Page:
Daylight's uncovered a shocking, even haunting, view of the damage left behind after riots and looting broke out in the City of Ferguson. This small city's definitely suffered a lot in the hours since the public announcement of the Grand Jury's decision against indicting Ferguson Police Officer Darren Wilson in the August shooting death of Michael Brown.
Along W. Florissant Avenue, members of the National Guard are now standing outside businesses and police have blocked off a portion of the road where dozens of businesses were looted or burned down. Some neighbors say that presence now is a bit too late.
Police officers are diverting traffic and will only allow business owners and workers limited access to their now-damaged buildings.
At one salon, the entire staff showed up to clean up the shattered glass from windows and doors unknown looters used a Molotov cocktail to break. Some tiles and furniture in the shop were damaged by fire. Workers shake their heads as they sweep every bit of debris, wondering why this shop was a target.
They aren't the only business cleaning up. Vandals damaged more than two dozen stores across Ferguson, in a matter of a few hours.
When the dust settles and insurance money start rolling in (for those who had insurance), business will decide how to move on. The harsh reality, for some of these neighbors, moving on could mean moving out of Ferguson.
The businesses gutted or damged by fire... it all amounts to some hard working individuals' dreams destroyed overnight. A community already struggling with unemployment and poor economy, is left with even more jobs lost, reduced access to resources, and fewer services to help neighbors.
Demonstrations in and around Ferguson continue. However, folks are beginning to discuss and understand the differences between civil disobedience and criminal behavior. Some people have been using social media sites to encourage groups to storm certain businesses and/or "shut them down." We were dispatched to an area called Brentwood early Wednesday morning, and witnessed police detain a group of young people, so-called protesters, who were allegedly unlawfully assembled outside of a Quick Trip convenience store. One of the arrested women told me she was riding with six others. She claims they were peacefully protesting. As she was lead into the patrol car, the woman said, "It's all good. It's expected. It's just part of the program."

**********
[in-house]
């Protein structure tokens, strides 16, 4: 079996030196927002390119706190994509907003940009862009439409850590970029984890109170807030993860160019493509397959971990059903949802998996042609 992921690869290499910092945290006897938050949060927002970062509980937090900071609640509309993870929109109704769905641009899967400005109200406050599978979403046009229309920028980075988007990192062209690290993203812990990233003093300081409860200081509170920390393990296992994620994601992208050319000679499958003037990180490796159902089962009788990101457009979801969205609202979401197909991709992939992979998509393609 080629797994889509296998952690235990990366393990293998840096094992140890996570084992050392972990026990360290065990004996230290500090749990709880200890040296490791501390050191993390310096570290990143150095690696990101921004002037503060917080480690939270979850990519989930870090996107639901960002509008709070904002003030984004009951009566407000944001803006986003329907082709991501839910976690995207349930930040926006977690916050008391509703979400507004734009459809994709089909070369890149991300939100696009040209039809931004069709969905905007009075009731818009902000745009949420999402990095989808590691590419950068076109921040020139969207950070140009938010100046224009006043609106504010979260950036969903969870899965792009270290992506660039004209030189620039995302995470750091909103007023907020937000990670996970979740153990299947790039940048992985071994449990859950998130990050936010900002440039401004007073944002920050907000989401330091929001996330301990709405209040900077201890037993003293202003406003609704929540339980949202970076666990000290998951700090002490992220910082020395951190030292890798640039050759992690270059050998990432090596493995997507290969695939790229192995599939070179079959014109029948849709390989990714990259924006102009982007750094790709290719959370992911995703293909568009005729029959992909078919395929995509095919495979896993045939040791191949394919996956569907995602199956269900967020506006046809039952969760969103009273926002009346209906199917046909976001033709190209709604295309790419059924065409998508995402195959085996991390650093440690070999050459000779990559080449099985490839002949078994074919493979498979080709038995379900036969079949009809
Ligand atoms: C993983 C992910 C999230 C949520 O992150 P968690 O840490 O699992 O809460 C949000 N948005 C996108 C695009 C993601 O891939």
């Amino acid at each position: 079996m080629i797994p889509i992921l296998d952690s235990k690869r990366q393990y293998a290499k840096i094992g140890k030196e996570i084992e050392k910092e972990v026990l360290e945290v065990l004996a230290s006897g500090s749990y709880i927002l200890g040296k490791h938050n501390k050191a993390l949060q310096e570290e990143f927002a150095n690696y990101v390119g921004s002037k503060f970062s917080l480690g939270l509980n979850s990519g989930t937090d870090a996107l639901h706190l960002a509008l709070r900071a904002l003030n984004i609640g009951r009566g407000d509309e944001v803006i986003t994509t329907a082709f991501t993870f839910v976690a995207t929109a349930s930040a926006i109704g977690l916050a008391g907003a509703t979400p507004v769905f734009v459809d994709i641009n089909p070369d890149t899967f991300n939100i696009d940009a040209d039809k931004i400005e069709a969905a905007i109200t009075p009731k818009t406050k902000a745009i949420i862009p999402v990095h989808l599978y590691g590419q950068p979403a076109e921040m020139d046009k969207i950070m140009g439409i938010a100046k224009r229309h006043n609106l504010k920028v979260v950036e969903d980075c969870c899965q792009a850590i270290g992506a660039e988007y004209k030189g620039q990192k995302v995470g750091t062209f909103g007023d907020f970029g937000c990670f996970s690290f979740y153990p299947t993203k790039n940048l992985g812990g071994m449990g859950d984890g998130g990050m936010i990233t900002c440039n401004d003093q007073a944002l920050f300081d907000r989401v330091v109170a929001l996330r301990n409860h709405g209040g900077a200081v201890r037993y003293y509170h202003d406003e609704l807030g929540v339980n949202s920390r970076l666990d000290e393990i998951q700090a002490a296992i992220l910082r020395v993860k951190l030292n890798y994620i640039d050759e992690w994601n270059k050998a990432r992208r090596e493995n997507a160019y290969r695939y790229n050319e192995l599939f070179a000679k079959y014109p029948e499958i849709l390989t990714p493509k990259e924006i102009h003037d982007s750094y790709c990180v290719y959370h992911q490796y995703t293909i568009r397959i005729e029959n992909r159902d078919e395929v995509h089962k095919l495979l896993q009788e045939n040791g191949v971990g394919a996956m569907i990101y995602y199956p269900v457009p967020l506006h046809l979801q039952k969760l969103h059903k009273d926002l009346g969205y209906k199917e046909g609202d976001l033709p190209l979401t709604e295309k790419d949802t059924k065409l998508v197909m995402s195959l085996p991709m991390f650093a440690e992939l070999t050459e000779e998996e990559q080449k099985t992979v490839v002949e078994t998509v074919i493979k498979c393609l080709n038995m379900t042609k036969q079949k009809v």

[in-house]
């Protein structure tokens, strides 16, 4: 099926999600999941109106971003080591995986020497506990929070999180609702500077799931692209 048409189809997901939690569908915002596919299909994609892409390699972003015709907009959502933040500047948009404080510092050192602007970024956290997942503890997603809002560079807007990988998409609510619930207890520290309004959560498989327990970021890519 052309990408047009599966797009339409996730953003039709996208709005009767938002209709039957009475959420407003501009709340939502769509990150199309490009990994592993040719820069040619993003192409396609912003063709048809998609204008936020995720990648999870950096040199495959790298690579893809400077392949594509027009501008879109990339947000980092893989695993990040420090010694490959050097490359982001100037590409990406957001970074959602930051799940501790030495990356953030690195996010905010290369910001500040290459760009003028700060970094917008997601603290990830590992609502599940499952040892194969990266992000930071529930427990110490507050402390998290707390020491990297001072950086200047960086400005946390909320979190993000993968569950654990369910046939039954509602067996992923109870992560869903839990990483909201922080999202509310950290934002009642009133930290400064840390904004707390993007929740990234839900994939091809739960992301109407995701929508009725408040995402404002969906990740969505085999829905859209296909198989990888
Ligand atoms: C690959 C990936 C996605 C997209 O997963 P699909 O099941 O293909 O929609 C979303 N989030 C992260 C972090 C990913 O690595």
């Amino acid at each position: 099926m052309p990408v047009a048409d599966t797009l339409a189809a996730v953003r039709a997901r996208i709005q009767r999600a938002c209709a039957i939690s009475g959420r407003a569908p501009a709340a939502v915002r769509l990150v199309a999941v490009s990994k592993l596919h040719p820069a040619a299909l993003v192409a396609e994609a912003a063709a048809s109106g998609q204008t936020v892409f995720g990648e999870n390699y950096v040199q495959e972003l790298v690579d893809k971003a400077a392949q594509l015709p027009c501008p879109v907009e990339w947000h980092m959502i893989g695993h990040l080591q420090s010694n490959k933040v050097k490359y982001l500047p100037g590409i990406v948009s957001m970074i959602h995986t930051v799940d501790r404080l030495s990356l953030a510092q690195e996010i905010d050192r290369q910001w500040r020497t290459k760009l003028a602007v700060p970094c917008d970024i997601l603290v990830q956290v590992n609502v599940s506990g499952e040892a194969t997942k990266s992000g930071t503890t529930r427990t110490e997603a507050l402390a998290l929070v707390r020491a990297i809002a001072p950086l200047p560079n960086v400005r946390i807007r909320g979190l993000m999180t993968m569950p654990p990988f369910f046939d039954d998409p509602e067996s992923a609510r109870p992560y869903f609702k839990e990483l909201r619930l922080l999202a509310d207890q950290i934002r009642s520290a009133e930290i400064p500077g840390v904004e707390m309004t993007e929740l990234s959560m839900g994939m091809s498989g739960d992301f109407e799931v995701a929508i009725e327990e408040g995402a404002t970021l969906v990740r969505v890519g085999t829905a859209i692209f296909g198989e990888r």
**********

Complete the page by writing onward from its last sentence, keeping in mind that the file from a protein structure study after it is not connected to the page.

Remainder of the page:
During an editorial meeting, one of my colleagues questioned why are people still protesting now that the Grand Jury's decision's announced. I reminded the group, just because the GJ vote is out, that doesn't negate the fact there are some individuals in and around the Ferguson community who want to speak out. The Ferguson or Wilson/Brown case has uncovered a lot of issues that have gone unspoken in this area for a long time. Citizens are forcing dialogue about race, class, economy, police and community relations, and equal access to services among other things.
What rattles many, however, are the tactics some individuals are taking to get their points across. Rioting can't be reason, can it?. Looting surely can't become a livelihood, right? Burning vehicles and stores shouldn't become regular business in this community, you think?
As an observer, it's obvious so many people in Ferguson are hurting. However, it hurts to see how so many young people in Ferguson semingly fail to realize how their actions, right now, are wounding their community.
I'll be thinking of Ferguson, and in coming weeks hope to write about how the community's bouncing back.